Kipcon Engineering has worked to expand and modernize its practice with the use of drones, using the technology for everything from surveying and road repairs to moisture testing and building inspections — providing a new frontier for engineering and construction professionals.
Rotwein + Blake is hoping to tap into the next wave of innovation in the design of commercial real estate: virtual and augmented reality. The Livingston-based architecture firm is now hoping to integrate the technology into its practice going forward, seeing it as a tool that can both enhance the design process and create additional value for its clients.
The newest addition to the Atlantic City skyline is not another casino, but a 230-foot-tall observation wheel that will become the latest and greatest piece of the iconic Steel Pier. The year-round attraction is now open to the public, but that might not be the case without the work of an architecture and engineering firm with deep ties to the seaside resort town.
With a history of guiding companies and site owners through government-mandated cleanups, EWMA has moved to expand its role in transactional real estate and adaptive reuse projects, all while seeking to add service lines that allow for longer-term relationships with its clients. In the process, the Parsippany-based firm has completed both an external rebranding in the marketplace and an internal plan to add new layers of expertise and build its talent pipeline for the future.
Following an environmental cleanup, a lengthy entitlement process and several hurdles along the way, Key Properties has marked the completion of a 107,000-square-foot shopping center known as Hanover Crossroads. The complex at 110 East Hanover Ave. became fully leased within 15 months of breaking ground — anchored by major tenants such as T.J.Maxx, HomeGoods, QuickChek and AutoZone — as other new retail projects have taken shape nearby.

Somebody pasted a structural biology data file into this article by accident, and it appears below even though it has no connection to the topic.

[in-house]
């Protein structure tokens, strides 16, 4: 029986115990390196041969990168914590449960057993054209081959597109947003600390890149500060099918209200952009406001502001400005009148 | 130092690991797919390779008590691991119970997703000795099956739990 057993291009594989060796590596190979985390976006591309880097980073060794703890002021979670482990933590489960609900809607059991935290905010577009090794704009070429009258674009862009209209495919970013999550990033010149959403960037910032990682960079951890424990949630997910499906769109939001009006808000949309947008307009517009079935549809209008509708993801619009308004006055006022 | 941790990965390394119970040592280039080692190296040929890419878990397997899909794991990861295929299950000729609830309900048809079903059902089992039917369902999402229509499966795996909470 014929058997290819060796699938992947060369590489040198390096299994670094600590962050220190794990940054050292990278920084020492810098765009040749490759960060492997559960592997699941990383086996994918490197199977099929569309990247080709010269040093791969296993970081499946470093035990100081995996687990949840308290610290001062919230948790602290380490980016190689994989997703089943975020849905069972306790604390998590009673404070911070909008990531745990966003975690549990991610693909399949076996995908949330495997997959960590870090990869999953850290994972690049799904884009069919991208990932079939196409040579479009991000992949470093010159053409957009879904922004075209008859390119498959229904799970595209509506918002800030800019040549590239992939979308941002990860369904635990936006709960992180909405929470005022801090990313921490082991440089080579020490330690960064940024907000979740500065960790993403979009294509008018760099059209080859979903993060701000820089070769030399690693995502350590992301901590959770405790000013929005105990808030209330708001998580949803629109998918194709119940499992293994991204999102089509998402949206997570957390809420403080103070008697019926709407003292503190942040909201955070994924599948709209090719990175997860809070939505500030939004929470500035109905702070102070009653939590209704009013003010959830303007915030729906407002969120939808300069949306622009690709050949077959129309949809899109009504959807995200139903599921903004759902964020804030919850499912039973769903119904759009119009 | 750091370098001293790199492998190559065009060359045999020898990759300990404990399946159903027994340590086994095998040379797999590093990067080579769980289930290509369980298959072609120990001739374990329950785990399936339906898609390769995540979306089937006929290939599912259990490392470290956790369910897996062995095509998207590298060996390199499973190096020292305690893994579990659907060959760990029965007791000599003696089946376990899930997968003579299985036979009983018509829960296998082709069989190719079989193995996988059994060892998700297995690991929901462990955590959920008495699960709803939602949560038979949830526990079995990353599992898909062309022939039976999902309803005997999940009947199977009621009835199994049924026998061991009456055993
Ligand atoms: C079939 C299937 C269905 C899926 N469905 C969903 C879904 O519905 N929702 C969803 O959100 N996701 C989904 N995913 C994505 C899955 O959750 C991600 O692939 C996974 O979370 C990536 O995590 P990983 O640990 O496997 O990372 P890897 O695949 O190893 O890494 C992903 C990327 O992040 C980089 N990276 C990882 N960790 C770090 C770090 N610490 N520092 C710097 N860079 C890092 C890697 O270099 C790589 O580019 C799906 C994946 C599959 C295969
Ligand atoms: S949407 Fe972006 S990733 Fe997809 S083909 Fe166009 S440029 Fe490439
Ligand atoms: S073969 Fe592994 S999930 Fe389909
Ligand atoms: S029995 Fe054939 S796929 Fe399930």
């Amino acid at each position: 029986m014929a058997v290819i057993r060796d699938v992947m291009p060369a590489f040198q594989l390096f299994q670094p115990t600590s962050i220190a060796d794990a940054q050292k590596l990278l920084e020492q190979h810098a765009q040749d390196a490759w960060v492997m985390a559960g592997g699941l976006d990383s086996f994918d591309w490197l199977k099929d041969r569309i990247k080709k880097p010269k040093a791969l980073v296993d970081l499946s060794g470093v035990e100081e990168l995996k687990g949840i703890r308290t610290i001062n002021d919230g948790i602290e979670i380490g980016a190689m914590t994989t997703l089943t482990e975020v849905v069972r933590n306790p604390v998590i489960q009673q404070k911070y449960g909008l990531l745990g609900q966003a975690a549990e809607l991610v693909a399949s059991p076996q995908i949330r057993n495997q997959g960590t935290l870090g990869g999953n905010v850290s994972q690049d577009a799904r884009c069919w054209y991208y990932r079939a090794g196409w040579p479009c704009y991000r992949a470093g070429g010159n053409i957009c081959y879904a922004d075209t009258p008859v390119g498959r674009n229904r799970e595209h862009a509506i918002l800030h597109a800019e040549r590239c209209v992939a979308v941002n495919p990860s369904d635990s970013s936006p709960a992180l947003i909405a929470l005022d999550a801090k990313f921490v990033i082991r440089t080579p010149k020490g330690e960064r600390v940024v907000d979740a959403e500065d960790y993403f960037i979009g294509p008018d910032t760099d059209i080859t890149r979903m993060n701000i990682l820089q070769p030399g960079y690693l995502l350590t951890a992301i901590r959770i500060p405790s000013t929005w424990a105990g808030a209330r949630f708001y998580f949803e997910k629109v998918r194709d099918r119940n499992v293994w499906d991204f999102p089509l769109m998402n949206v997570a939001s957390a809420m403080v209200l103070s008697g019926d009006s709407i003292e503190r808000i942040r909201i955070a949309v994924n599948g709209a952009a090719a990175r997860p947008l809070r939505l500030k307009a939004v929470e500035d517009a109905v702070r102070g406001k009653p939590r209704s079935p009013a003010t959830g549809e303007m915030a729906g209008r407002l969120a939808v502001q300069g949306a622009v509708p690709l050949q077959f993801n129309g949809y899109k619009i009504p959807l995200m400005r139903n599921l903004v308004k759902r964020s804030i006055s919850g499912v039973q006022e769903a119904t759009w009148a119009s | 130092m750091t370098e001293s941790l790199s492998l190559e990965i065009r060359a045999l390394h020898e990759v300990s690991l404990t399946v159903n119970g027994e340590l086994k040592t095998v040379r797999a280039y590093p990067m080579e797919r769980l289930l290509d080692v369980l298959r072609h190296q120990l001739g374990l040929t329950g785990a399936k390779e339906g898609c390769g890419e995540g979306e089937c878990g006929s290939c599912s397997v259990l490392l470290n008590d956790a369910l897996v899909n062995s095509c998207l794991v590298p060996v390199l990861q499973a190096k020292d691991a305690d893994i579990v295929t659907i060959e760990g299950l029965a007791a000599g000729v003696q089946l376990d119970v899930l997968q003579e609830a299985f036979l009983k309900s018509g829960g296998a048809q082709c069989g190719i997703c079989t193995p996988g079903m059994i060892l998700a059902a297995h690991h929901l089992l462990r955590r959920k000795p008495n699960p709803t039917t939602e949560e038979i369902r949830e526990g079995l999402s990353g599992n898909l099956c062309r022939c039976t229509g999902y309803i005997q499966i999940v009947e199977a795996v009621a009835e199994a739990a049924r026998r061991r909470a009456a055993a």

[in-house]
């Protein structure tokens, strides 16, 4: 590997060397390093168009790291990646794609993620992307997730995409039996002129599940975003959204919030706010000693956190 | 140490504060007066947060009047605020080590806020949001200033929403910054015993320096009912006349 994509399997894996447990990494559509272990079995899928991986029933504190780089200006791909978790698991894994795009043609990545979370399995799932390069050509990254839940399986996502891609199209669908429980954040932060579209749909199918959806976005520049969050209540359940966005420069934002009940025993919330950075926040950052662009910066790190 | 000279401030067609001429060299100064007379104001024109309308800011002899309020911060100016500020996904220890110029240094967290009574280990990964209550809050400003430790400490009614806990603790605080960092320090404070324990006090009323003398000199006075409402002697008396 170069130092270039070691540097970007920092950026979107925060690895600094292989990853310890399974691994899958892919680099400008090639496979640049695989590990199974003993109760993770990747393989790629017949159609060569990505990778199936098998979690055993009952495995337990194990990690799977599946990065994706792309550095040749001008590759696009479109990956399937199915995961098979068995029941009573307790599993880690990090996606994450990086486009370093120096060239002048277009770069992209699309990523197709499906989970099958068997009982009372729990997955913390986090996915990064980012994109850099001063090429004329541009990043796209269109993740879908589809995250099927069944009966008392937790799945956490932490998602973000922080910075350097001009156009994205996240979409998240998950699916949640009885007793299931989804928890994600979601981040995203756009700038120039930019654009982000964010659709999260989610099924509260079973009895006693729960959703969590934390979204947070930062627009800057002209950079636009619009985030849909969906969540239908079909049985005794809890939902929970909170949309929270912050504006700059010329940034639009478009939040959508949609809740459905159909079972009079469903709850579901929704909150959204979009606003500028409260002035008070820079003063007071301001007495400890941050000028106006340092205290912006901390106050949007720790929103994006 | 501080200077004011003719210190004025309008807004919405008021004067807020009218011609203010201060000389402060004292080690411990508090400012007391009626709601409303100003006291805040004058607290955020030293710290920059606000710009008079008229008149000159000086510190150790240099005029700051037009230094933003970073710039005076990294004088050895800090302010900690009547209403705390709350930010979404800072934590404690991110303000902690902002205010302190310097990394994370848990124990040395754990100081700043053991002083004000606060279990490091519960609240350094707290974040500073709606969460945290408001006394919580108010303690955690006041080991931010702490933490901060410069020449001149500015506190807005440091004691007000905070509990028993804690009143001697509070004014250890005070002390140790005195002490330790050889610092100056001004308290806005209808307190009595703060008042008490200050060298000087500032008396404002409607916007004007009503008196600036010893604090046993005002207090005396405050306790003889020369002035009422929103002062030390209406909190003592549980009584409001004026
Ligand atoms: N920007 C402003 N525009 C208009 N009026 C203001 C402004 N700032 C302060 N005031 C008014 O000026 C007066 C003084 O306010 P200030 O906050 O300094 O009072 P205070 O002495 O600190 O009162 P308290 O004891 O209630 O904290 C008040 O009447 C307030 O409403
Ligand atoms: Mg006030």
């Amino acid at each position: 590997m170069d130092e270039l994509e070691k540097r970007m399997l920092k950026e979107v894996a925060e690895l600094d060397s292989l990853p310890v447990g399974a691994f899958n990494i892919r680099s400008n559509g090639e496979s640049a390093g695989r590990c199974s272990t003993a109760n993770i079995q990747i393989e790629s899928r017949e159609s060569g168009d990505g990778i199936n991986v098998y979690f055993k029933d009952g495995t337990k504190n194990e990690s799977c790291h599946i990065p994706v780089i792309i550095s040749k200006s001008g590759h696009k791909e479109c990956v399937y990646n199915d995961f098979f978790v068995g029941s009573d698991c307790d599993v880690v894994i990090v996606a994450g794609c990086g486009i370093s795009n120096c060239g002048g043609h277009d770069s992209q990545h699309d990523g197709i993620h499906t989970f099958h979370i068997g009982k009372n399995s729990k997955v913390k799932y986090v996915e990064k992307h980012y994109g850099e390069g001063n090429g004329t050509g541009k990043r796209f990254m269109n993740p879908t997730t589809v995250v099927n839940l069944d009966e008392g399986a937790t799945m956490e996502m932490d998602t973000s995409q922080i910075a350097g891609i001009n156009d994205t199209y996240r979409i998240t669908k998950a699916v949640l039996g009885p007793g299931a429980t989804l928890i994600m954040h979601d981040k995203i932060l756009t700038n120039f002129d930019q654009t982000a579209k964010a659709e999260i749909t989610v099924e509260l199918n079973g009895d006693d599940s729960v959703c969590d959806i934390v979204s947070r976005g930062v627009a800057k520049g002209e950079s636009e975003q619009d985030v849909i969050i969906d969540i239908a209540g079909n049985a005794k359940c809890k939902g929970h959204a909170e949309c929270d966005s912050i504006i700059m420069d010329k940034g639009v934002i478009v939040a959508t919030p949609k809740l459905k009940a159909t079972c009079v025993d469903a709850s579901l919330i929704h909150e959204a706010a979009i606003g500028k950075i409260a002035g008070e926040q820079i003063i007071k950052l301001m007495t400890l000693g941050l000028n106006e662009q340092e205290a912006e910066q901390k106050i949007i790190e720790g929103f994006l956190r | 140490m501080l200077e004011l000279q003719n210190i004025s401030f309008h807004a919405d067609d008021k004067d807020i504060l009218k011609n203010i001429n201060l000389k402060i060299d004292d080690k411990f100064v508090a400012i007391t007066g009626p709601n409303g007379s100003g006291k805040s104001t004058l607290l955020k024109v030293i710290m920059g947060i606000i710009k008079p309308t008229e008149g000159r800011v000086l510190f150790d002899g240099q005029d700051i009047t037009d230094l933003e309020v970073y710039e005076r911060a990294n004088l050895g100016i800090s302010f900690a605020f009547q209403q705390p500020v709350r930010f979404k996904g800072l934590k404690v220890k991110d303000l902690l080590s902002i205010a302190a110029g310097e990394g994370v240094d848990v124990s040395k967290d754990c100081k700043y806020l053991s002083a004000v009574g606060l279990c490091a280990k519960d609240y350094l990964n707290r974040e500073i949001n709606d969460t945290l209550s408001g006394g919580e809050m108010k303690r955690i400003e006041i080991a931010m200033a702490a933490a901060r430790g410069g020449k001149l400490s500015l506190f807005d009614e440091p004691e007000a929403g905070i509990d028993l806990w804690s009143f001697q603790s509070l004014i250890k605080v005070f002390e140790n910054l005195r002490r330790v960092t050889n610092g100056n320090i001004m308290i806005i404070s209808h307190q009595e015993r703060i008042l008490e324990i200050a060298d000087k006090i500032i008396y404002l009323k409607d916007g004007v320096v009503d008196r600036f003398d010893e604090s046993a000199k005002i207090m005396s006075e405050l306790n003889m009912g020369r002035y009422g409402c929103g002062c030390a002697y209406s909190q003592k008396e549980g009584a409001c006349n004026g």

In a time when developers are increasingly creative with the amenities they offer at suburban office parks, corporate housing has become the latest offering at a campus in Florham Park.
Hugo Neu Corp. is redeveloping the former Federal Shipbuilding and Drydock Co. in Kearny as a hub of flexible office space for startups, creative businesses and others seeking a modern workplace. It aims to do so while taking advantage of the historic, architecturally distinct buildings on the 130-acre site, some of which offer the type of soaring ceilings and open-air feel that appeals to edgier tenants.
The wide, light-filled hallways inside Building 78 are lined with glass panels that offer a look into the businesses that have moved into Kearny Point — from a wedding dress designer to a 3D printer to venture capital-backed research labs. All signs point to a project that has succeeded in creating diversity at the 207,000-square-foot flex office space, where the first tenant committed in late 2015.
Companies from Brooklyn and New York City’s other outer boroughs are increasingly taking industrial space in New Jersey, brokers say, whether they are expanding beyond their original business locations or looking for a new home altogether. The trend is adding to the already surging demand in the market for warehouse and distribution space in the Garden State.